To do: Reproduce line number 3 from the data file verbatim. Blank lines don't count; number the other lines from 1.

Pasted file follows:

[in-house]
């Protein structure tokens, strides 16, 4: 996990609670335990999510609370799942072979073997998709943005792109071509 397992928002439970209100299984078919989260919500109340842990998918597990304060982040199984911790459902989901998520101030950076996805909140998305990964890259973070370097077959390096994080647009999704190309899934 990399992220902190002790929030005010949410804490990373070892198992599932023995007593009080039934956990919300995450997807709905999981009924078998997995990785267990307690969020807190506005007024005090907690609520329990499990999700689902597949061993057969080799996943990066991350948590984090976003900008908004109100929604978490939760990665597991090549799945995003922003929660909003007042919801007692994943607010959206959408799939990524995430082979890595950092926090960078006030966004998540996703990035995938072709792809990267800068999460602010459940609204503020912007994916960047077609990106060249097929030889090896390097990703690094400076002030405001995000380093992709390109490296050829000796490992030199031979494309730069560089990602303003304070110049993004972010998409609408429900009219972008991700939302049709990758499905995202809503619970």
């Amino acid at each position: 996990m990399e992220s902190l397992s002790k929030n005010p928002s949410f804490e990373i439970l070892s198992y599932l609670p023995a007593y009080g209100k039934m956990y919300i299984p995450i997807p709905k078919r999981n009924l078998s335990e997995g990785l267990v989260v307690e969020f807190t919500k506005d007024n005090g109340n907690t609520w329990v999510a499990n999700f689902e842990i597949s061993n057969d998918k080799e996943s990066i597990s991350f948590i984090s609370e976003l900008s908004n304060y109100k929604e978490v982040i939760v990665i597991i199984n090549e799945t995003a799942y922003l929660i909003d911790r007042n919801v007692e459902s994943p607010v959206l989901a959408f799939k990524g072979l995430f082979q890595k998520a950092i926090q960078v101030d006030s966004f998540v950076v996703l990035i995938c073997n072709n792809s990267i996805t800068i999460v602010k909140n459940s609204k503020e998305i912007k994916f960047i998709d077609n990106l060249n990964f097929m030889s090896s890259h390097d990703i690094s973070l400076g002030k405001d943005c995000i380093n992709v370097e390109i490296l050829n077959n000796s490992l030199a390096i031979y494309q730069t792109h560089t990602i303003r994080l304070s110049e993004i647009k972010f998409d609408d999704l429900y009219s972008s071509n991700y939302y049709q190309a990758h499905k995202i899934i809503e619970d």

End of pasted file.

């Amino acid at each position: 996990m990399e992220s902190l397992s002790k929030n005010p928002s949410f804490e990373i439970l070892s198992y599932l609670p023995a007593y009080g209100k039934m956990y919300i299984p995450i997807p709905k078919r999981n009924l078998s335990e997995g990785l267990v989260v307690e969020f807190t919500k506005d007024n005090g109340n907690t609520w329990v999510a499990n999700f689902e842990i597949s061993n057969d998918k080799e996943s990066i597990s991350f948590i984090s609370e976003l900008s908004n304060y109100k929604e978490v982040i939760v990665i597991i199984n090549e799945t995003a799942y922003l929660i909003d911790r007042n919801v007692e459902s994943p607010v959206l989901a959408f799939k990524g072979l995430f082979q890595k998520a950092i926090q960078v101030d006030s966004f998540v950076v996703l990035i995938c073997n072709n792809s990267i996805t800068i999460v602010k909140n459940s609204k503020e998305i912007k994916f960047i998709d077609n990106l060249n990964f097929m030889s090896s890259h390097d990703i690094s973070l400076g002030k405001d943005c995000i380093n992709v370097e390109i490296l050829n077959n000796s490992l030199a390096i031979y494309q730069t792109h560089t990602i303003r994080l304070s110049e993004i647009k972010f998409d609408d999704l429900y009219s972008s071509n991700y939302y049709q190309a990758h499905k995202i899934i809503e619970d």